Wednesday, August 22, 2007

UI Best Practice: If They Can't Do It, Don't Show It

Following up on my post regarding UI best practices, here's one of my favorites:

If you have a certain action, section, field, etc., that should only be accessible to a certain user/role, then please, please, please do not show that construct to someone that doesn't have the rights to do something with it.

I cringe every time I encounter a database with an "Edit" action button always visible when I know full well that there is security enabled and most users will click this button only to get an error message. It's really very simple...Spend the extra few seconds/minutes it takes you as a developer to write a hide-when formula to make sure that only people that can really edit the document see the button.

Remember: If they can't do it, don't show it!


Charles Robinson said...

I understand where you're coming from, but sometimes deriving who can edit a document is a tricky prospect.

For example, assume you have an ACL only group called HR that has been granted Author access to a database. This group contains the groups Corporate HR and Branch HR. On a document you have an Author field that uses the HR group. Someone in the group Corporate HR opens the database. They can edit the document, but how can you determine this from a hide/when formula?

The only solution I have found is to duplicate the groups as roles, put the roles into the Author field, then use @IsMember and @UserRoles together. I still need the group to give ACL access, but I have to have the role to easily determine document level access. It's a mildly ugly workaround, and it's a pain to maintain.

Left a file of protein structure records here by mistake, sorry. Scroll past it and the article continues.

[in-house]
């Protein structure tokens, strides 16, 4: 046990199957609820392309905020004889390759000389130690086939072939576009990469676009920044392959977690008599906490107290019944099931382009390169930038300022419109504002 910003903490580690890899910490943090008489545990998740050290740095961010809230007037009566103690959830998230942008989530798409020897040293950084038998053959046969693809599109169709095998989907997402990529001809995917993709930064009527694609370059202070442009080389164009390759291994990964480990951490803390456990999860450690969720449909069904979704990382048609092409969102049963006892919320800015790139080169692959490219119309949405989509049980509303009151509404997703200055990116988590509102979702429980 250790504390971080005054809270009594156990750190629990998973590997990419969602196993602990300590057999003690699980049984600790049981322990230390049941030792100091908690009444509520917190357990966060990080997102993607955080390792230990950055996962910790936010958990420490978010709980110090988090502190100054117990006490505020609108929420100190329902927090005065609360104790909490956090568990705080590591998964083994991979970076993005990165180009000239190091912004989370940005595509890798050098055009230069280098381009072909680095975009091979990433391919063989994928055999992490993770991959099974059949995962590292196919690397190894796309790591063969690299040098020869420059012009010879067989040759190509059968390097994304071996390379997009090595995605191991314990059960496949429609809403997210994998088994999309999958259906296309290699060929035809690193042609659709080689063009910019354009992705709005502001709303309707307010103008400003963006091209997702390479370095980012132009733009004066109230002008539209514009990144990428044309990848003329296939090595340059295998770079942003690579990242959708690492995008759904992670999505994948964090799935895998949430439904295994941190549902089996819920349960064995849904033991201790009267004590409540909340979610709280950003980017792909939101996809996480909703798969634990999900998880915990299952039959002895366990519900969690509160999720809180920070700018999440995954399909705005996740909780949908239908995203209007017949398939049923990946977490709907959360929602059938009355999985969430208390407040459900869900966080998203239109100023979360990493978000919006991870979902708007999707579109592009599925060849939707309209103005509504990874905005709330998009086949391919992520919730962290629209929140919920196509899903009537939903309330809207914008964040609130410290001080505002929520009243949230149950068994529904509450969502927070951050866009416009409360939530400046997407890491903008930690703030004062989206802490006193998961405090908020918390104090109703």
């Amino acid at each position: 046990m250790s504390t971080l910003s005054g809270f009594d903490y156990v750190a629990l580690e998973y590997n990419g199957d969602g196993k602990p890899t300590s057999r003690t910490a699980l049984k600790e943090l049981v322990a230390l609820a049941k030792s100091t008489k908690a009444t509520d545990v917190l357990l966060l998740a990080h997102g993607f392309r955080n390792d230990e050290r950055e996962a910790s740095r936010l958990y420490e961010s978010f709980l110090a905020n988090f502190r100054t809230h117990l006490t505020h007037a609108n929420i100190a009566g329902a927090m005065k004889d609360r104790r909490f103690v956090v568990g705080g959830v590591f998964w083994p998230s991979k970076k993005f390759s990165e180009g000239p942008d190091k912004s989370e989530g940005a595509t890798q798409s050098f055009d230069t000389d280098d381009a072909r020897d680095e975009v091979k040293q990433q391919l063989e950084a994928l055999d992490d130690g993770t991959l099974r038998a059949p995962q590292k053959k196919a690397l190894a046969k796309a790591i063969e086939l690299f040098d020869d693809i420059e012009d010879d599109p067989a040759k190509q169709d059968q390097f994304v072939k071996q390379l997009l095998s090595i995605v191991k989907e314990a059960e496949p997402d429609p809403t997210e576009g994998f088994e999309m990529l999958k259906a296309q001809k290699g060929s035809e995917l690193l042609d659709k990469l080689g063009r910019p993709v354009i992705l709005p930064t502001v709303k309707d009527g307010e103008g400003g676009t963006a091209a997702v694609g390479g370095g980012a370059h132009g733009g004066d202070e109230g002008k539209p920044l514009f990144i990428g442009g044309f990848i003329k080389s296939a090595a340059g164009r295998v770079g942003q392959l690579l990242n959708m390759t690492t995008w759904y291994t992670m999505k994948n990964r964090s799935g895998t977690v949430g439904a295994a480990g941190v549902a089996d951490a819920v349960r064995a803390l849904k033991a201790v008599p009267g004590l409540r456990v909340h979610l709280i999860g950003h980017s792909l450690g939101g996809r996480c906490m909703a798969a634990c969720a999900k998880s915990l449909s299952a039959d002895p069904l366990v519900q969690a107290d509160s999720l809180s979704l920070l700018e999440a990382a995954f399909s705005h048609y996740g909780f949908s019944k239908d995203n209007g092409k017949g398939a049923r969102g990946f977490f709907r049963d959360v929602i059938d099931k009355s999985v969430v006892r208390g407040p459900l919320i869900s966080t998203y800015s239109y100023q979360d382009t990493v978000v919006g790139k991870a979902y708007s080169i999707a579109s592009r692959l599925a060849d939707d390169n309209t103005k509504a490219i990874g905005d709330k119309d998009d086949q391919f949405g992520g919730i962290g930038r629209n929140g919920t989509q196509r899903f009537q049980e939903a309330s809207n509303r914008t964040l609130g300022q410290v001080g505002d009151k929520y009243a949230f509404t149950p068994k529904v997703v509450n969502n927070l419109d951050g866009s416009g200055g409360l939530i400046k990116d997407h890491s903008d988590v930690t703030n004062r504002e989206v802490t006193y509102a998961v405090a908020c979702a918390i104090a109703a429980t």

Having said all that, I do go to these lengths so my apps only expose the functionality that a particular user has access to. :-) The only downside is it sometimes confuses them that the Edit button appears and disappears as they scroll through a document list.

Nathan T. Freeman said...

!(@UserAccess(@DbName) > 3 | (@UserAccess(@DbName)=3 & @Author=@UserNamesList) | $PublicWriter="1")

That's the formula you need. @UserNamesList is the key.

However, you MUST have only a single Author field on the document. If you have more than one, the comparison to the @userNamesList doesn't work.

sean said...

There is a school of thought that says show the button but generate a prompt saying who can use the button.

e.g. in an expenses approval application "Sorry but you cannot approve this spend but the following people can"

This avoids calls along the lines of "the application is broken because the button has disappeared"